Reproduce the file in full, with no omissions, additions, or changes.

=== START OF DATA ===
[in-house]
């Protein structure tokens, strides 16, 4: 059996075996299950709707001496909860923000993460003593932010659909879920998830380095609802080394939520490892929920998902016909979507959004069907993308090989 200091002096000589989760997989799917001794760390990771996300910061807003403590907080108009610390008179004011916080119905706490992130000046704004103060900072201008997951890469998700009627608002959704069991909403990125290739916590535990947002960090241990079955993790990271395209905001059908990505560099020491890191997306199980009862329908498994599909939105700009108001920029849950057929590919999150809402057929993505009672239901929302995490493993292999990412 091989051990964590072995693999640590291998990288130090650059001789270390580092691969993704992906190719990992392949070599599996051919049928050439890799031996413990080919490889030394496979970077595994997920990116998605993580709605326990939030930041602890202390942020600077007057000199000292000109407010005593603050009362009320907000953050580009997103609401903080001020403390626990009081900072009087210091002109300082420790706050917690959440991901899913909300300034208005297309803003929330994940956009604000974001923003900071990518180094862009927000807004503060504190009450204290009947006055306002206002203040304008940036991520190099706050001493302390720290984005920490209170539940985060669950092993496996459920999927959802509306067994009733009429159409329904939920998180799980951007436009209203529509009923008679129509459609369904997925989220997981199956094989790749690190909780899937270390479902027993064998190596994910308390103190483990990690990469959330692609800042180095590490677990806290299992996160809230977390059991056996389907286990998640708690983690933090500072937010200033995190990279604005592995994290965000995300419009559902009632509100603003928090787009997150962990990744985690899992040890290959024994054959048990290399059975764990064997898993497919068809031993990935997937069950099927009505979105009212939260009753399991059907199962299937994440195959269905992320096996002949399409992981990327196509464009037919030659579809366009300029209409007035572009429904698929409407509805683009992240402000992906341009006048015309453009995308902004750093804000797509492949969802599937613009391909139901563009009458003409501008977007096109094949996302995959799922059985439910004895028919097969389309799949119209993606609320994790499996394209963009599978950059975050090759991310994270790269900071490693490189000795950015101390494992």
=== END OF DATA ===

[in-house]
């Protein structure tokens, strides 16, 4: 059996075996299950709707001496909860923000993460003593932010659909879920998830380095609802080394939520490892929920998902016909979507959004069907993308090989 200091002096000589989760997989799917001794760390990771996300910061807003403590907080108009610390008179004011916080119905706490992130000046704004103060900072201008997951890469998700009627608002959704069991909403990125290739916590535990947002960090241990079955993790990271395209905001059908990505560099020491890191997306199980009862329908498994599909939105700009108001920029849950057929590919999150809402057929993505009672239901929302995490493993292999990412 091989051990964590072995693999640590291998990288130090650059001789270390580092691969993704992906190719990992392949070599599996051919049928050439890799031996413990080919490889030394496979970077595994997920990116998605993580709605326990939030930041602890202390942020600077007057000199000292000109407010005593603050009362009320907000953050580009997103609401903080001020403390626990009081900072009087210091002109300082420790706050917690959440991901899913909300300034208005297309803003929330994940956009604000974001923003900071990518180094862009927000807004503060504190009450204290009947006055306002206002203040304008940036991520190099706050001493302390720290984005920490209170539940985060669950092993496996459920999927959802509306067994009733009429159409329904939920998180799980951007436009209203529509009923008679129509459609369904997925989220997981199956094989790749690190909780899937270390479902027993064998190596994910308390103190483990990690990469959330692609800042180095590490677990806290299992996160809230977390059991056996389907286990998640708690983690933090500072937010200033995190990279604005592995994290965000995300419009559902009632509100603003928090787009997150962990990744985690899992040890290959024994054959048990290399059975764990064997898993497919068809031993990935997937069950099927009505979105009212939260009753399991059907199962299937994440195959269905992320096996002949399409992981990327196509464009037919030659579809366009300029209409007035572009429904698929409407509805683009992240402000992906341009006048015309453009995308902004750093804000797509492949969802599937613009391909139901563009009458003409501008977007096109094949996302995959799922059985439910004895028919097969389309799949119209993606609320994790499996394209963009599978950059975050090759991310994270790269900071490693490189000795950015101390494992």